FRAMINGHAM – The Spicer Administration is reporting it has no “written” plan to stop the spread of the coronavirus in the City of Framingham.
In responding to a September 25 FOIA request by SOURCE, the Spicer administration said yesterday, October 5, “The State requires schools are to have a plan, not cities/towns. There are no responsive records for this request.”
Basically, since the Commonwealth does not require a written plan, the City of Framingham said it does not have one.
SOURCE had request a copy of the City’s written COVID plan and or its written list of action items to stop the spread of the virus in the City.
Tomorrow, will be six weeks as a high-risk community.
Yesterday, Framingham Public Schools Superintendent Bob Tremblay announced that hybrid learning would not start in November but has been pushed back to January 2021.
And the numbers just keep increasing. Yesterday, the City reported 44 new COVID-19 cases since Friday.
SOURCE asked the City for clarification on the FOIA response last night, and Mayor Yvonne Spicer for clarification today, and received from the City’s spokesperson Kelly McFalls today “there are no responsive records for this request.” (See emails below)
“With over 130 fatalities across the city from this deadly virus, it is unconscionable that the City does not have a formal plan for reducing the spread,” said Framingham State Representatives Jack Patrick Lewis and Maria Robinson, in a joint statement. “Every business that reopens needs to have a written plan in place. Every school district needs to have one. At this point in the pandemic with the severity seen in the city, Framingham should also have a plan.”
Rep. Robinson & Lewis have been attending Mayor Spicer’s COVID briefings with City leadership three times a week, along with City Council Chair George P. King. Jr.
To be fair, the City is not doing nothing, even though it says it does not have a written COVID plan it can provide to the public.
The City says it is cracking down on the large gatherings and parties, which the mayor and Dr. Wong have repeatedly said is one of the reasons for the upswing in new cases since August.
“I am not surprised there is not a plan, I have not seen anything that indicates a plan. Great effort has been made to close the skate park with no indication it was the scene of transmissions. Outdoor basketball courts are closed but paid park and recreation programs are plentiful. The health department has done virtually no enforcement of the many regulations they rightfully put in place, to the detriment of the vast majority who comply willingly. I do not doubt people are putting in effort, but a lack of a thoughtful and coordinated plan results in the inconsistencies we are seeing. I hope we can focus our efforts in a manner that will produce the results we all want to see,” said King to SOURCE today, October 6.
Framingham is also one of six communities in the Commonwealth out of 351 receiving assistance from the state for help in stopping the spread of the virus.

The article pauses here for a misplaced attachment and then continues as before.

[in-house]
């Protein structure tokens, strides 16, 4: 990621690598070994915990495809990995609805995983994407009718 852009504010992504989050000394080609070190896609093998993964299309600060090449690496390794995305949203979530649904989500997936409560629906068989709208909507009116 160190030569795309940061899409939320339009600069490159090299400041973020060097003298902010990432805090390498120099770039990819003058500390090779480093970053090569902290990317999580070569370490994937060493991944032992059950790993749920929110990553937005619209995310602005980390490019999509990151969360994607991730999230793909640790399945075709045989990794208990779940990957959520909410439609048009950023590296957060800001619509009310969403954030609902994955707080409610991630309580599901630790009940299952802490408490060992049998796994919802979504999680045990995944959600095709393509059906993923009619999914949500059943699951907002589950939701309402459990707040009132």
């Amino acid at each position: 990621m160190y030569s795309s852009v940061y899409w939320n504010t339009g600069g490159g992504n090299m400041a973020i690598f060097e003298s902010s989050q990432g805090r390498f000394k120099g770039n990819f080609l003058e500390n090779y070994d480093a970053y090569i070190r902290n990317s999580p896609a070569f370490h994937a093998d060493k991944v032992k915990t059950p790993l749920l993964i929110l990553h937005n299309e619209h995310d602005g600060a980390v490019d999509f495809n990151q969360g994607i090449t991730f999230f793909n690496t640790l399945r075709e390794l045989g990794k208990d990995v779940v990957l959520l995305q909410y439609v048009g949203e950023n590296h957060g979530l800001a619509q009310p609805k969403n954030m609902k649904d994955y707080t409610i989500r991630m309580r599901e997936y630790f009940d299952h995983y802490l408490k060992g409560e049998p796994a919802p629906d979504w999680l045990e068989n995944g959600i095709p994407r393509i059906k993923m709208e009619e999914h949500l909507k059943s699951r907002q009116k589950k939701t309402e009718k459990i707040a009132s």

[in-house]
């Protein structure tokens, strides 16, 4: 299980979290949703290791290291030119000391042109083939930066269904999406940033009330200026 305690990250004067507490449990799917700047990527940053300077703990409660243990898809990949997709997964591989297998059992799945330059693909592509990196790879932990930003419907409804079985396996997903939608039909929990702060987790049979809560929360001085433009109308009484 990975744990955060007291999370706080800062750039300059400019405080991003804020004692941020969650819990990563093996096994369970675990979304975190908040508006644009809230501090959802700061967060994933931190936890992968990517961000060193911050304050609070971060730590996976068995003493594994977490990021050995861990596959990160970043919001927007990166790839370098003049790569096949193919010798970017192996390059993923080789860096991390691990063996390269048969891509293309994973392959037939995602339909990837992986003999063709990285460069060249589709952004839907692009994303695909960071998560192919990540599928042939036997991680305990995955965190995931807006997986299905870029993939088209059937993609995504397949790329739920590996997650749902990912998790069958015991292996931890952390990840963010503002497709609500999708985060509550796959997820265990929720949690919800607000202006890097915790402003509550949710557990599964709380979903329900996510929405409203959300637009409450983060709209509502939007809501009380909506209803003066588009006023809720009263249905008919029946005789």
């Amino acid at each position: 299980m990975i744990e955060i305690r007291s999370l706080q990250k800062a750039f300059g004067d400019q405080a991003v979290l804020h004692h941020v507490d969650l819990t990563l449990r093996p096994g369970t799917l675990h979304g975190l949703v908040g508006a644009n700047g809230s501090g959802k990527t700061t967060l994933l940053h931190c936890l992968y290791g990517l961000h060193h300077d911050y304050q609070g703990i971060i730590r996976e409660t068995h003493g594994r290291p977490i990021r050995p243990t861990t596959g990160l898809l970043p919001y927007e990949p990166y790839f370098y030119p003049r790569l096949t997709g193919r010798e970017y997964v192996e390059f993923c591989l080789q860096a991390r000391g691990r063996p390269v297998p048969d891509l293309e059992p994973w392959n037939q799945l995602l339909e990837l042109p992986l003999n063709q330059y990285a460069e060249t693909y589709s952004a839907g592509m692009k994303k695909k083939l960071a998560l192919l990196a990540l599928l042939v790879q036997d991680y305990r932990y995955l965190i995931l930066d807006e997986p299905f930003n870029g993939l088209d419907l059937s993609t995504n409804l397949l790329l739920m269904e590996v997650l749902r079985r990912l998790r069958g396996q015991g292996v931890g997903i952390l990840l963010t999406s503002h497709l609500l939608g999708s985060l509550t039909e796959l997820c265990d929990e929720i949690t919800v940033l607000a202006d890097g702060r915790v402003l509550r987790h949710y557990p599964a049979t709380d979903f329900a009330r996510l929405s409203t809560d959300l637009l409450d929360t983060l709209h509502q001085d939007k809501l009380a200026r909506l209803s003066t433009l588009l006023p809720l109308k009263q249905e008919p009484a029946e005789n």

For the last four weeks, the state has been supplying multi-lingual outreach teams to canvas areas of the City where the virus is increasing. Most of the outreach has been focused in downtown Framingham, in Districts 7-8-9, churches, and multi-family apartment complexes.
The Baker-Polito Administration and the Commonwealth are also offering free testing sites in the City of Framingham for residents through the end of October.
The Mayor wrote in the City’s annual report: “
In the face of this uncertainty, I am proud of how employees came together to benefit our City. The pandemic tested our fortitude, creativity, and in some cases, courage, and the City responded. We mailed postcards to more than 12,000 households of people 55 and older, alerting them to emergency call numbers and resources. The Public Health Division and the Framingham Public Library collaborated to distribute more than 10,000 reusable face coverings. Framingham’s City Clerk’s Office created a new, safe environment to hold elections. Our communications team issued 142 COVID-19 related press releases and set up new, regular methods to share new information and resources across the City, including a Zoom Community Hour and a new texting program.”
“To say that I am disappointed is an understatement,” said District 6 City Council Phil Ottaviani Jr. “Our Mayor and her public health experts need to be proactive instead of reactive. Framingham is going in the wrong direction and it is only getting worse.”
Ottaviani said the “Mayor and her leadership team issue emergency responses and action plans for everything snowstorms, power outages, crime and major fires to not have a plan with action items in place for the coronavirus shows a lack of leadership and direction for our city. Leaders lead by example. Dr. Wong advised all residents to be tested. I went and git tested. My wife lost her mother Anna Ventuto, my mother-in-law and my daughter Julia’s grandmother to this deadly virus while living in a Framingham nursing home. This is personal to me. The Mayor and the health department need to educate and do much more to get Framingham out of the high-risk red designation.”